We recently talked with Atlantic Research Group (ARG) executives Shay Brill, VP at ARG, and Erin Farris, Senior Director Project Management, about clinical trial operations, how they are changing, and how they are likely to change. We wanted to share this excerpt from the conversation:
What are your predictions for how clinical operations will work— or should work—in the future?
Over the last year, we’ve been utilizing data analytics more and more. We have a data strategy group here at ARG that focuses on how we can best leverage all of our data from various systems to not only visualize what has been happening to date, but also predict what will happen. I think predictive modeling is where we are heading.
We operationalize projects with the endgame in mind. At study conclusion, how do you want to analyze and present your data? You really need to start with data analysis first and work backwards, as this will determine how your database will be built. That really drives how you’re going to implement from an operational perspective.
Project team members are consistently performing aggregate data reviews on each of their projects. They have real-time access to dashboard reports that display key performance metrics and key risk indicators that flag what data needs our immediate attention.
Shay, your predictions?
Our science is getting so complicated at this point . . . We take T cells from patients, modify them, and then put them back into the patients to engage their immune system. This is not a product that will ever be at CVS or Walgreens. It’s personalized, precision medicine. The aspects of clinical research cause us to look now at a manufacturing supply chain in a much better way—and a much needed way.
Our technology and analytics are allowing us to step away from matching data in a medical record to what is in a clinical database. People are stepping back and looking at the bigger picture, and at how successful we are at meeting the end goals for the clinical trial and what is happening to the patient during the trial. People are having to learn new ways of assessing that information and making decisions about it. It’s no longer, “How do I travel to the site?” and looking at all the data, and poring over it data point by data point. Now it’s about asking that people have more analytical skills and critical thinking skills than ever before.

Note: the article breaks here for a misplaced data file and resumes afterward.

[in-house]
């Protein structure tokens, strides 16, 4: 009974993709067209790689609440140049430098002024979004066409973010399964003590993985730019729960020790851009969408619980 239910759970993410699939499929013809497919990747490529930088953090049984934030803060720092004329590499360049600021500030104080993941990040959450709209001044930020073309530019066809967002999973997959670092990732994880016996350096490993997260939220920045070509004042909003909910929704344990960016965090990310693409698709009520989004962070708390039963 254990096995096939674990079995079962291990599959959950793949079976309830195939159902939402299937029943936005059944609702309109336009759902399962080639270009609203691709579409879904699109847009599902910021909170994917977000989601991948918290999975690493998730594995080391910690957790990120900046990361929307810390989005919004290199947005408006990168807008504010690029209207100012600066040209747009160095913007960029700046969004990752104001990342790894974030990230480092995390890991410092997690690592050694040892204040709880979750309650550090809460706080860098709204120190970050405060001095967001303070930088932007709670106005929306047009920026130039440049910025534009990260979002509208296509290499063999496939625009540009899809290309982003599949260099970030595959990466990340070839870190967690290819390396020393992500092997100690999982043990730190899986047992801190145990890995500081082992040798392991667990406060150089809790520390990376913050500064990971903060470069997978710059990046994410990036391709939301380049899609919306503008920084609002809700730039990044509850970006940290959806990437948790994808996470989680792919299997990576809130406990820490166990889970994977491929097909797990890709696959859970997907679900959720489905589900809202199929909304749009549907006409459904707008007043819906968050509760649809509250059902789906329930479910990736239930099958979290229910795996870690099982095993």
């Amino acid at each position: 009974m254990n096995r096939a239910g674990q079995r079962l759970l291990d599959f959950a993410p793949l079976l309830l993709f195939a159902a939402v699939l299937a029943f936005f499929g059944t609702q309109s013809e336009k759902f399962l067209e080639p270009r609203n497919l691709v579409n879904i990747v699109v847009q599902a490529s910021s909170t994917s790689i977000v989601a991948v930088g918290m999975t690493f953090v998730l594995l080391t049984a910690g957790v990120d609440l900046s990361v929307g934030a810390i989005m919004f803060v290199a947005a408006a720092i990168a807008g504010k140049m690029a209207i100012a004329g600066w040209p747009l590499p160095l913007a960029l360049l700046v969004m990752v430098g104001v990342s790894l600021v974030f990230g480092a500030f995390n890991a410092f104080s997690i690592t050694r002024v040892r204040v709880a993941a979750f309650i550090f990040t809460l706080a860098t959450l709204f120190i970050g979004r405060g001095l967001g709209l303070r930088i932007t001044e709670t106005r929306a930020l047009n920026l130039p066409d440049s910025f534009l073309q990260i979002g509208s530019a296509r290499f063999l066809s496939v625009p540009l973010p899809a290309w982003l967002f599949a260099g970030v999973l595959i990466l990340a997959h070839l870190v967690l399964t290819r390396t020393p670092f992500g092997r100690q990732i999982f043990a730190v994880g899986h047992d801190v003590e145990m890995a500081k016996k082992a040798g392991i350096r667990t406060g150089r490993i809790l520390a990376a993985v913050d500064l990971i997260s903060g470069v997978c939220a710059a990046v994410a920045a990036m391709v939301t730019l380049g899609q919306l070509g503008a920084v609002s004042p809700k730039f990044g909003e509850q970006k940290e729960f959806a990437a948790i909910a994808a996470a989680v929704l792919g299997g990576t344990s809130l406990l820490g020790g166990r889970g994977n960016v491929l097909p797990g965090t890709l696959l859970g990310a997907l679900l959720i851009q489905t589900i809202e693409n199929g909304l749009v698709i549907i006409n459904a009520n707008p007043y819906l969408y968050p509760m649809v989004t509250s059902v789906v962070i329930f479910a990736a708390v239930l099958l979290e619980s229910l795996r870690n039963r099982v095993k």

The resource model is shifting. I’ve been in the workforce since ’94. I’m continuing to have to increase my technology skills and my scientific knowledge. Both technology and science are changing and employees need to continue to learn. It is not enough to ask how long you have been in the industry, but to truly assess what you know and understand so employers can increase the knowledge areas of their employees and not waste time with knowledge areas that are strong.
Erin and I just worked on a very complicated study. It took us two or three rounds to understand the science of it. How do we keep growing our skill sets in the face of these sorts of demands?
Shay makes a great point. Our clinical operations leaders and project teams need to be equipped with the critical skills, knowledge, and mindset required to meet the increased complexity and demands of tomorrow’s clinical trials. Otherwise, clinical studies will be at risk.
What can we do to gain new expertise on every study when a career involves hundreds of studies? One solution is to deliver more personalized training that provides each clinical leader the skills and knowledge they need to grow and adapt over time. The more effectively we can tailor each learning experience, the more impactful the investment in time and resources will be. To achieve this goal at scale, we need an approach that more precisely highlights and then targets the areas where teams or individuals are not demonstrating readiness to perform. Efforts like these support more effective deployment of resources in preparing for a successful clinical study.
Learn how ArcheMedX enables peak clinical trial readiness by delivering personalized learning experiences that generate actionable insights.